Flu-exposed employees may assert claims for lost wages and alleged flu-caused disability under their employers’ workers compensation policies. While most workers compensation policies provide coverage for claims arising out of or in the scope of employment, many jurisdictional workers compensation statutes do not treat illnesses resulting from exposure to fellow employees as a compensable claim. Thus, to the extent that claims are based on a workplace exposure to influenza, workers compensation coverage may be available. Because treatment of the definition of occupational disease varies widely from state to state, however, coverage for workers compensation claims will be jurisdiction-specific.
 
Directors and Officers
 
It is conceivable that investors and/or shareholders in corporations impacted by the influenza outbreak will make claims against such corporations or their officers and directors premised on allegations that the directors or officers breached their fiduciary duties in failing to take appropriate steps to protect the company’s financial interests in responding or failing to respond to a flu outbreak.  Most directors and officers (“D&O”) polices contain exclusions for claims alleging bodily injury, or claims derived from pollution. Neither of those exclusions should apply to virus-related shareholder claims, but policyholders are well-advised to check their policies and to ensure that these exclusions are modified if needed.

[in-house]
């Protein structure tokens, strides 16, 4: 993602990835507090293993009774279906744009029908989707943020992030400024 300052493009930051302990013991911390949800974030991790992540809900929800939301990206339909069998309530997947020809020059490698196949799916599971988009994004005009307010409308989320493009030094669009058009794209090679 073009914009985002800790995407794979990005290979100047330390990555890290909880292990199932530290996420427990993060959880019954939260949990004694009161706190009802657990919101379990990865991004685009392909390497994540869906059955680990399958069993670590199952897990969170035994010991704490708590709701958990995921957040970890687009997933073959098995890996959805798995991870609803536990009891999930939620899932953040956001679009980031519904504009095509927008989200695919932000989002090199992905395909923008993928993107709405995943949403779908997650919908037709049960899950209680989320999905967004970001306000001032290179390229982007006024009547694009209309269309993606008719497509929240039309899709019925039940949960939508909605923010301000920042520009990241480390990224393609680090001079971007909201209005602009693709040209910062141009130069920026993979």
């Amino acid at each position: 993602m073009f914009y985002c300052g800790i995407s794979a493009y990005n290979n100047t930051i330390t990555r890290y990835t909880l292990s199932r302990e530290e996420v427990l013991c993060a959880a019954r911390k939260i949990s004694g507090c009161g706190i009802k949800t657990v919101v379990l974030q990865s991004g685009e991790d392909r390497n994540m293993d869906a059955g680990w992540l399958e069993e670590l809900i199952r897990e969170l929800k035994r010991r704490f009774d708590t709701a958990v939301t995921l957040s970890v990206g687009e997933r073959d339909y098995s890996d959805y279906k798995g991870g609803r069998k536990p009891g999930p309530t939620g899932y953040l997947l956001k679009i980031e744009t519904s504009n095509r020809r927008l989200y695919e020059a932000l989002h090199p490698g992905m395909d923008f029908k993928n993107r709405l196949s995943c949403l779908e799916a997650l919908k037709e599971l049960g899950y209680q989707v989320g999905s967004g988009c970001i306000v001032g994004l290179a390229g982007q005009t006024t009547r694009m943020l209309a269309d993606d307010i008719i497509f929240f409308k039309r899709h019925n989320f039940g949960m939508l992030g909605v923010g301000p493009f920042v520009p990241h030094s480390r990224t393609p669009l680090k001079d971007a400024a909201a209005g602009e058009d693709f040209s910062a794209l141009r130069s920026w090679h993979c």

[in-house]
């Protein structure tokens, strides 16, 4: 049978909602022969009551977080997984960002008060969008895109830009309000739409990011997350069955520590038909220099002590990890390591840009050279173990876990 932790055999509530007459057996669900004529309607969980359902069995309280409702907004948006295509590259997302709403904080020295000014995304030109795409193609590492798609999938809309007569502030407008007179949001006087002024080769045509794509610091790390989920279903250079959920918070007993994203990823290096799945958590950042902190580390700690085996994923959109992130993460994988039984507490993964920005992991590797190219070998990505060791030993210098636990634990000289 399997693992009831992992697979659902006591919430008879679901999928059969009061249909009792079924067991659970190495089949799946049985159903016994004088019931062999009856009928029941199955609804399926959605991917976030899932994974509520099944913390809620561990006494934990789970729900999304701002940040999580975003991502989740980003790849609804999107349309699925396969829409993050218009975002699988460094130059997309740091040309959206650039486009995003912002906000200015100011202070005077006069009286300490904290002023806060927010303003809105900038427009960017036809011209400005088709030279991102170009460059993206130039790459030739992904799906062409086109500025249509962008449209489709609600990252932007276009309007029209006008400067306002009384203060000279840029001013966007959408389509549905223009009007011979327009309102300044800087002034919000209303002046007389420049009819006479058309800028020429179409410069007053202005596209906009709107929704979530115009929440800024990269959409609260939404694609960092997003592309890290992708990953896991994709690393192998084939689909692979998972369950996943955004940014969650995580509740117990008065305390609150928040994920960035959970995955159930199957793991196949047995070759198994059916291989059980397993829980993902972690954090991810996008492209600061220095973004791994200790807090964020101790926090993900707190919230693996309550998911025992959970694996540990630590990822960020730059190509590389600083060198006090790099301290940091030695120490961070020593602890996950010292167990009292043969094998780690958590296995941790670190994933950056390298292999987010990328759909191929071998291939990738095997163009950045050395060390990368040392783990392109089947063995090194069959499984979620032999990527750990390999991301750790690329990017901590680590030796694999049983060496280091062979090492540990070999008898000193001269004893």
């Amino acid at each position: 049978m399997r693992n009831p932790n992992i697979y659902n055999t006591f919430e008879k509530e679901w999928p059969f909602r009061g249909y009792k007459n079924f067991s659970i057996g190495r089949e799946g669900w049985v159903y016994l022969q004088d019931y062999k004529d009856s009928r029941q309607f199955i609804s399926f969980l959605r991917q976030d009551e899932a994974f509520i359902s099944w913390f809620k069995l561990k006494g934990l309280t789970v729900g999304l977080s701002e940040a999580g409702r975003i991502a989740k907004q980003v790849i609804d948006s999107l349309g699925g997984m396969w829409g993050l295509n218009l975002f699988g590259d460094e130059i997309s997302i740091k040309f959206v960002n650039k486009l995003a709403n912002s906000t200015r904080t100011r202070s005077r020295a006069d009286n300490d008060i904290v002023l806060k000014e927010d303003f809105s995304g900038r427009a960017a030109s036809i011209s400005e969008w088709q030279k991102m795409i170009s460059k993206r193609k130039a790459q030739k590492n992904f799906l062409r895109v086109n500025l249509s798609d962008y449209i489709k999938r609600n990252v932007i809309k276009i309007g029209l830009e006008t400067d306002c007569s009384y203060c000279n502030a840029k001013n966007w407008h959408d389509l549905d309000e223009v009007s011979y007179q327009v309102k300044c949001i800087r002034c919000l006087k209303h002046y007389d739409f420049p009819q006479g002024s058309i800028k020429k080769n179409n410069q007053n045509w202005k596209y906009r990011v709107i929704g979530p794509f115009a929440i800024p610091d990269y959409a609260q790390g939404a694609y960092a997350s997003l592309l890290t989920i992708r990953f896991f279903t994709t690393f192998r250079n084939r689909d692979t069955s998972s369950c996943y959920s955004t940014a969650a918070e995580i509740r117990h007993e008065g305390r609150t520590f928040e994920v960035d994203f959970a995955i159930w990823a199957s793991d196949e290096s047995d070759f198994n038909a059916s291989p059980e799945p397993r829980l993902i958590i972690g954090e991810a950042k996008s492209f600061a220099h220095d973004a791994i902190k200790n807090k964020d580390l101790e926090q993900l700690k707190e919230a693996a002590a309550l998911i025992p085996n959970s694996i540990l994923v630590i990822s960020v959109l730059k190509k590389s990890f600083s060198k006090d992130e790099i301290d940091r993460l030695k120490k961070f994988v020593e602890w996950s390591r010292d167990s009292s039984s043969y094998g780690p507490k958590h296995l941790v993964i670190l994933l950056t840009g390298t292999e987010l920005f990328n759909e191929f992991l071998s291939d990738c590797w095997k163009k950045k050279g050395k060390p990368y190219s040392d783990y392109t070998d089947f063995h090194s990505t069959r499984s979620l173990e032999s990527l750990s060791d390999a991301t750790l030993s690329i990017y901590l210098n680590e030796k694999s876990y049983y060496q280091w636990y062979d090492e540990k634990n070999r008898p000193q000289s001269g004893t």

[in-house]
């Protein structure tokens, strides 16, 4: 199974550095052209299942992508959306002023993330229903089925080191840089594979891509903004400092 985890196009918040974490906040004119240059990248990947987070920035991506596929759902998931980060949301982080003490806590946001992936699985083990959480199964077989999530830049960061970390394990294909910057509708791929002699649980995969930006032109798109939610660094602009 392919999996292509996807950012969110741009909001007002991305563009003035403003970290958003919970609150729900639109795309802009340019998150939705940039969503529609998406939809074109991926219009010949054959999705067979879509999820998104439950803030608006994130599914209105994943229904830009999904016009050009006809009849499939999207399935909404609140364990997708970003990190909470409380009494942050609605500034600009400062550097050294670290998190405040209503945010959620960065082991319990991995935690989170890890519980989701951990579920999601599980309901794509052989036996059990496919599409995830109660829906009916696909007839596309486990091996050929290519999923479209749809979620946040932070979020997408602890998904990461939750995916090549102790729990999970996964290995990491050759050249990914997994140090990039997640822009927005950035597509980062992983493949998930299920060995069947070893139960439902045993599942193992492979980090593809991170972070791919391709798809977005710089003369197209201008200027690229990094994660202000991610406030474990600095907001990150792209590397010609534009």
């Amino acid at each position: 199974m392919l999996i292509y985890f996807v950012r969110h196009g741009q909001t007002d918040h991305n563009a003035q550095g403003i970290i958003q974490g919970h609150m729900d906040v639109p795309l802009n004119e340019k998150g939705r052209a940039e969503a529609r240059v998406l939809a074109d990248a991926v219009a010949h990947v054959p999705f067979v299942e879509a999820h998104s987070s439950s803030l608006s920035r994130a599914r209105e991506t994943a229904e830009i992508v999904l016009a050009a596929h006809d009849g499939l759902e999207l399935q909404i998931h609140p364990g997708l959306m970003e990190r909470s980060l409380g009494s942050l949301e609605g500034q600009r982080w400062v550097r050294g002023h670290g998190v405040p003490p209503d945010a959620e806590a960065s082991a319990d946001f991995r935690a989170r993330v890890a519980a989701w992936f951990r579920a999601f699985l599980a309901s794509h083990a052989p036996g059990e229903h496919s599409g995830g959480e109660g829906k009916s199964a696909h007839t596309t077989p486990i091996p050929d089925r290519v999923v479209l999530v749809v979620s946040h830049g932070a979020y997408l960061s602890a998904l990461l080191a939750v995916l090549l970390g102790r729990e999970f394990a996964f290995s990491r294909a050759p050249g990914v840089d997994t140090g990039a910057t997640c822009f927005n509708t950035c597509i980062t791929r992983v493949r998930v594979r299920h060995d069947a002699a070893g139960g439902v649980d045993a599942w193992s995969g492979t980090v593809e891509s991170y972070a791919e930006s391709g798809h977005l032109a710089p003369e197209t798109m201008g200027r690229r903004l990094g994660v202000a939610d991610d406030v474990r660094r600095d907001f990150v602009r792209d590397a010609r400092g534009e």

From the enormous business interruption losses arising from the terrorist attacks in September 2001, to some of the largest environmental cleanup cases in the country, Pillsbury’s insurance recovery and advisory attorneys are at the forefront of efforts to secure insurance coverage for its clients. To learn more about Pillsbury’s insurance and recovery practice, click here. Pillsbury has also issued a client advisory on legal concerns in a swine flu emergency which can be accessed here.
 
For additional information, readers may contact the authors Peter M. Gillon and James P. Bobotek at Pillsbury Winthrop Shaw Pittman LLP